I have never been one for watching the series’ that ran on Showtime. I’ve seen 2 episodes of Dexter and bits of Californication, but I never really found that they kept me coming back for more. Well, Showtime has changed that with Shameless. Even from the previews alone I was hooked, and the pilot episode made it clear that this was a show worth sticking around for.
The shows first episode allowed us to get in touch with the characters we will see every episode and as the title suggests, each member of the Gallagher family has their own shameless quirks. Frank Gallagher (portrayed amazingly by William H. Macy) is not your run of the mill father. From his drinking problem to his abuse ofÂ disability, you actually seem to root for him as a person. Fiona Gallagher (Emmy Rossum) is the oldest Gallagher kin and due to no mother around, she assumes all the motherly (and fatherly) duties at the house. From that, we get a great scene where Fiona makes every child in the household put money in just to pay the electric bill. Ian Gallagher (Cameron Monaghan) seems to be the most grounded family member yet he hides the secret of his homosexuality. Phillip “Lip” Gallagher (Jeremy Allen White) is the Gallagher wild child and gets into all sorts of trouble from tagging police cars to gaining sexual favors from his tutoree. The other Gallagher children were not really explored, but we can almost assume that Debbie Gallagher (Emma Kenney) has some other quirk than stealing from Unicef.
Besides the Gallaghers, Shameless has some great supporting characters. Kev and Veronica (Steve Howey and Shanola Hampton respectively) are the loud and crazy neighbors of the Gallaghers. Both actors are great in there roles, and the back and forth talk between Frank and Kev is great. Mandy Jackson (Jane Levy) and Shiela Jackson (Joan Cusack) are the family who gets caught in the crosshair of the antics of Lip, as Mandy is the Lip is tutoring. Shiela is oblivious to what is going on around her and that in turns leads to some great humor. Finally, Steve (Justin Chatwin) is the new man of the group and more importantly, the “boyfriend” of Fiona. We are led to believe at first that Steve is just a normal guy who holds no secrets. However, by the end of the episode, we learn that his “job” entails him to steal fancy cars and then just go sell them.
Throughout the episode we were shown some great stories that are bound to resurface later. The first of which is Ian coming out of the closet to his brother. Many a times we see in shows where if a character is gay, the writers make that charcter and those around him stay the same. What I really found great about Shameless, is that they dealt with Ian’s homosexuality in a more natural way. Lip dealt with this revaltion like a normal brother would. Yes, he resorted to some harsh remarks, but in the end he accepted his brother for who he was. It takes heart to do that and I applaud Shameless for this.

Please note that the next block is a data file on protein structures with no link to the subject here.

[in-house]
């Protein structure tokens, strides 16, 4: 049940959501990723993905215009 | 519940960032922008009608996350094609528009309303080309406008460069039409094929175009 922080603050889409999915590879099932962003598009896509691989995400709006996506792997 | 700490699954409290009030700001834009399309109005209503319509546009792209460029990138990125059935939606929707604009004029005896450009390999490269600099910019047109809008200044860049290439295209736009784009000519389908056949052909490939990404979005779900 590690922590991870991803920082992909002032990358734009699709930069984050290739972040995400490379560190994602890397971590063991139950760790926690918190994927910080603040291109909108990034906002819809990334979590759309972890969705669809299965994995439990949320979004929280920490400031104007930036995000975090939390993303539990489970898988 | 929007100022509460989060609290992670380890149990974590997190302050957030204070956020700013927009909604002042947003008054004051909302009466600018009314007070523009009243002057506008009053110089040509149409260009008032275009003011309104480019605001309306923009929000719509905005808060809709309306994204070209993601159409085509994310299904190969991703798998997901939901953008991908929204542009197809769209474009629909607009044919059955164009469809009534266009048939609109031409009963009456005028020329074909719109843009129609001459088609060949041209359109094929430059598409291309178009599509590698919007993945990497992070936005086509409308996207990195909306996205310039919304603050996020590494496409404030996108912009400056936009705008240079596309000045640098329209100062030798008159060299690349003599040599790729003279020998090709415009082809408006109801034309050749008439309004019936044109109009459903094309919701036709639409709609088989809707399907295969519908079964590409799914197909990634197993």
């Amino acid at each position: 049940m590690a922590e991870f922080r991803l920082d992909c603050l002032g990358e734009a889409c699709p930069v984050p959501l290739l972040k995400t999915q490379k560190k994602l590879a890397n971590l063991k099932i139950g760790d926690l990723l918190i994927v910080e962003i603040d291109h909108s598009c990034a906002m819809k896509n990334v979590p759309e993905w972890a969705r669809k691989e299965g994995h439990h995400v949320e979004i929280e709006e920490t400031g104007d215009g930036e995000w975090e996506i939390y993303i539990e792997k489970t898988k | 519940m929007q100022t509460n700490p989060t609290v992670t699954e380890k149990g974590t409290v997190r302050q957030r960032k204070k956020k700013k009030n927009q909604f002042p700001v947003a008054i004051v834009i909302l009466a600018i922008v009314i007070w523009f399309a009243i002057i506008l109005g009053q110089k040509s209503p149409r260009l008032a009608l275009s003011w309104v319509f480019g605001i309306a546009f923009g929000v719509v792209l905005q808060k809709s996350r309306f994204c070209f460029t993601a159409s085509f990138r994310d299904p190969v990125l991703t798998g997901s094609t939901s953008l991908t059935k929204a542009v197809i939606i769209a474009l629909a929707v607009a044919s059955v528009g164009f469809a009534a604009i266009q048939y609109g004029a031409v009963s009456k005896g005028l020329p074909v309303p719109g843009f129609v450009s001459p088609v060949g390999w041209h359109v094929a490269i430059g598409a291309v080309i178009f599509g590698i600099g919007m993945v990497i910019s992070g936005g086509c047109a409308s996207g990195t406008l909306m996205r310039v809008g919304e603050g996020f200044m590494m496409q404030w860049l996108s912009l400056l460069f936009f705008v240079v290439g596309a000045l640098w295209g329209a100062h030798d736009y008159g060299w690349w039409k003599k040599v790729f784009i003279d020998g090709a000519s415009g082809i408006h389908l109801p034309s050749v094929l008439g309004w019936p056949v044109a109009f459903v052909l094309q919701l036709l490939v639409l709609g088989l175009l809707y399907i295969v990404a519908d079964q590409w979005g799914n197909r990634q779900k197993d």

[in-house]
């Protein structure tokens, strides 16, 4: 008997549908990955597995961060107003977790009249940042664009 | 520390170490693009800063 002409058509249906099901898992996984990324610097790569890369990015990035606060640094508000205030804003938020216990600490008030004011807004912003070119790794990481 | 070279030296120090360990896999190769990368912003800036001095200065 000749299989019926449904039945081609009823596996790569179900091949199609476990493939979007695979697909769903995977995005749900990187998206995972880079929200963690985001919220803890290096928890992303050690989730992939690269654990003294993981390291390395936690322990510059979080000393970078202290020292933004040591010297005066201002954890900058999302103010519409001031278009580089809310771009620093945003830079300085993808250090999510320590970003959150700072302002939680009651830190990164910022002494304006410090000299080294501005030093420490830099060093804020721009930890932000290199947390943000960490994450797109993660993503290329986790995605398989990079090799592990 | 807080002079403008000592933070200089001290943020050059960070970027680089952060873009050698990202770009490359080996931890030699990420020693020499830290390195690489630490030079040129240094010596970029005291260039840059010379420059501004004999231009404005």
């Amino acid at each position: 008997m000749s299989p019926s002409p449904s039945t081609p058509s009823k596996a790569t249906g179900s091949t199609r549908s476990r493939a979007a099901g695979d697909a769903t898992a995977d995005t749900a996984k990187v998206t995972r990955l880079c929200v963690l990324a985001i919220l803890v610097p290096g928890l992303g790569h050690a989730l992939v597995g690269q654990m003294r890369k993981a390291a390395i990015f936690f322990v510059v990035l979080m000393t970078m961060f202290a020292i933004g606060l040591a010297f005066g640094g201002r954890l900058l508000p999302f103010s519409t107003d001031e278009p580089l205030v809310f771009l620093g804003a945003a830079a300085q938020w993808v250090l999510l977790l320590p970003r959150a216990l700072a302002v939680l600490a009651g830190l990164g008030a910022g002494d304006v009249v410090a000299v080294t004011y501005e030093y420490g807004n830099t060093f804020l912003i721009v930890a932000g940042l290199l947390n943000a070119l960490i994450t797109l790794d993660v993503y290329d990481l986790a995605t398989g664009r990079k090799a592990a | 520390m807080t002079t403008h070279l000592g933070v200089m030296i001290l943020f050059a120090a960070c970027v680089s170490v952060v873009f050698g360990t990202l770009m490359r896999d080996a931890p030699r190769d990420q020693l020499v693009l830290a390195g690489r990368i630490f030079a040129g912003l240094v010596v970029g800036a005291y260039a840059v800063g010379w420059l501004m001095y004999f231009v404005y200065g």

Another story that we are likely to see come up more is that of Shiela and Mandy. After learning that his daughter Mandy was giving out more than money at tutoring, Eddie Jackson (Joel Murray) decided that this was enough and left the family, taking away his horribly creepy clown memorabilia. This left Shiela as clueless as ever. While we were given a breif glimpse in the Jackson lives, I only wish we could have seen more of at least Shiela. From the moment she appeared on screen, Cusack stole the scenes she was in. Her portrayal of Shiela as an over the top neat freak obsessed with cooking shows was great.
My only main concern with the pilot was that there was very little about Frank. I have to admit the reason I was drawn to the show was because of the way Frank was shown even on the previews. Granted, this episode served as a jumping off point to introduce us to the Gallaghers but, isn’t the show supposed to be about Frank? Maybe I just misinterpreted the way the show was going to be viewed.
Being an adaptation of a British show can sometimes bring a series down. Shameless on the other hand is able to ride full force straight through and place itself at the same bar as its original predecessor. A
Disagree with my grade, love the show, or just want to talk more about Frank’s drunken rants? Sound off in the comment section below or on the Shameless boards.